By: E&P Staff
The San Francisco Chronicle reporters who are refusing to testify about their sources in the federal BALCO investigation say the jailing Wednesday of slugger Barry Bonds’ trainer for refusing to testify has not heightened their concerns about possibly going to jail.
Lance Williams and Mark Fainaru-Wada, who first broke the stories of Bonds’ steroid use via leaked Grand Jury testimony in 2004, said they have a better legal defense to avoid testifying than Greg Anderson, Bonds’ trainer. Anderson, who served three months in jail already on money laundering and steroid distribution charges, went back to the slammer Wednesday after refusing to testify before a grand jury investigating possible perjury charges against Bonds.
“Our situation is not the same because we have a big First Amendment issue,” said Williams. “I think we are on a different track, a different grand juty an a different judge.” Fainaru-Wada agreed. “I’m no lawyer, but I think the two cases are unconnected,” he said. “I wouldn’t presume one has any effect on the other.”
But Fainaru-Wada admitted that the jailing of Anderson does indicated a serious effort on the part of the investigators to hold all of those involved accountable. “I though it was a pretty remarkable turn for this story, that they have reached a point where they will put a guy back in jail to pursue the case,” he said. “I think it was pretty amazing.”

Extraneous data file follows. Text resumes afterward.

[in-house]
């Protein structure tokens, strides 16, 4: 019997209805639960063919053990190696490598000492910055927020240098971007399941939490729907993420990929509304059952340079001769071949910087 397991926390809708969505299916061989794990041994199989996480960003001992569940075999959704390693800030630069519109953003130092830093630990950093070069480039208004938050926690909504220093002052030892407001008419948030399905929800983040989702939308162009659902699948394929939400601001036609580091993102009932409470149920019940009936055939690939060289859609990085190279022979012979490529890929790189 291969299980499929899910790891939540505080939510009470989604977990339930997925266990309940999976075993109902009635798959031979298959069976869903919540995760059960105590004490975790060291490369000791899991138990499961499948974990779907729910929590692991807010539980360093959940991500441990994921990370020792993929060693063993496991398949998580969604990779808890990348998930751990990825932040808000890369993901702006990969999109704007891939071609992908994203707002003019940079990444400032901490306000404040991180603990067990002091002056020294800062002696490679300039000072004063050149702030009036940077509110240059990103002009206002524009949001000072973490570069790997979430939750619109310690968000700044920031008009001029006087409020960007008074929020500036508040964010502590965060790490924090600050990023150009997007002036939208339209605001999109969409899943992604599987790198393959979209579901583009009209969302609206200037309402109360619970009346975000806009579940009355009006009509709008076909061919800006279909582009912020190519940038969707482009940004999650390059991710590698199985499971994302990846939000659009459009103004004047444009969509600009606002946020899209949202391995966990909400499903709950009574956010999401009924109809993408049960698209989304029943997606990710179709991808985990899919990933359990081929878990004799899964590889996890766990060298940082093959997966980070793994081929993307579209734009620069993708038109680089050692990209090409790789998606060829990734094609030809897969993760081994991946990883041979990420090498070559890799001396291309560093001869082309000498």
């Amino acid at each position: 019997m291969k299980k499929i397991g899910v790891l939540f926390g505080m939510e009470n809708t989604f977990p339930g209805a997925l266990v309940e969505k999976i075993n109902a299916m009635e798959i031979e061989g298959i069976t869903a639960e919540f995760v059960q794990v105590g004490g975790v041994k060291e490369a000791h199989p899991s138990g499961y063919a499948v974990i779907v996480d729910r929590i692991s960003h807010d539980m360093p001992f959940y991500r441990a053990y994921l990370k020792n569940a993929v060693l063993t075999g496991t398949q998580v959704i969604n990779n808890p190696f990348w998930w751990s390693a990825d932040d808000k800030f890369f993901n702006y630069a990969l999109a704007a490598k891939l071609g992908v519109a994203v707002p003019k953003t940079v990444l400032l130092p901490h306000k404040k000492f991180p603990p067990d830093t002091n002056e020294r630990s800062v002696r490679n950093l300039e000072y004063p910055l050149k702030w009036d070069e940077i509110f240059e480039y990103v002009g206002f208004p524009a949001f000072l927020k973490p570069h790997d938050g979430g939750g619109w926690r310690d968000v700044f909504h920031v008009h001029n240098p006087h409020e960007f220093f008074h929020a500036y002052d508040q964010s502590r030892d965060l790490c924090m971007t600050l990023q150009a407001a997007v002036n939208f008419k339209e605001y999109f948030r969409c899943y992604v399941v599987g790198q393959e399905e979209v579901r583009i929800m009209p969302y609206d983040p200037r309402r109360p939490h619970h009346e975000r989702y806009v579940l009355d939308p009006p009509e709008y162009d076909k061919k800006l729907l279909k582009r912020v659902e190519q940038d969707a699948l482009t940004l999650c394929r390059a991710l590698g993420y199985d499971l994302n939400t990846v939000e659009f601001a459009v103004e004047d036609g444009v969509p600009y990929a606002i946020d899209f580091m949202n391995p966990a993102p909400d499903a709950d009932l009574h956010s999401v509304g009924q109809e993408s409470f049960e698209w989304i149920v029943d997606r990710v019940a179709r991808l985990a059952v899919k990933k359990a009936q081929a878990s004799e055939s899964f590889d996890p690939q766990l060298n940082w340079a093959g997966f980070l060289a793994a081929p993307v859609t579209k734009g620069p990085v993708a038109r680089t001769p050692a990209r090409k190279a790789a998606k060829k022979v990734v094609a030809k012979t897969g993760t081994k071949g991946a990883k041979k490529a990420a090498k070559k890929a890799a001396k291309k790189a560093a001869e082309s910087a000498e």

Anderson’s jailing represents the first time a witness has been ordered to jail for refusing to testify in the steroid investigation, which dates back to 2003 when the first raid of the Bay Area Laboratory Cooperative occurred. Since then, the investigation has resulted in the conviction of Anderson and others, while Williams and Fainaru-Wada have been subpoenaed to testify in a related grand jury investigation seeking to find out who leaked the previous grand jury testimony to the reporters.
An Aug. 4 hearing has been set in Federal District court in San Francisco to determine if Williams and Fainaru-Wada will be compelled to testify or face jail. Attorneys for Hearst Newspapers, which owns the Chronicle, have filed a motion to quash the subpoenas.
“I feel okay, I think we have a great case,” William said, noting that, unlike Anderson, he and Fainaru-Wada have a legal defense to avoid testifying. “Anderson did not have a legal reason not to testify. We feel like we have at least a dozen legal reasons not to testify.” But he also believes the sourcing battle will not end with the next hearing, predicting that whichever side loses will likely appeal.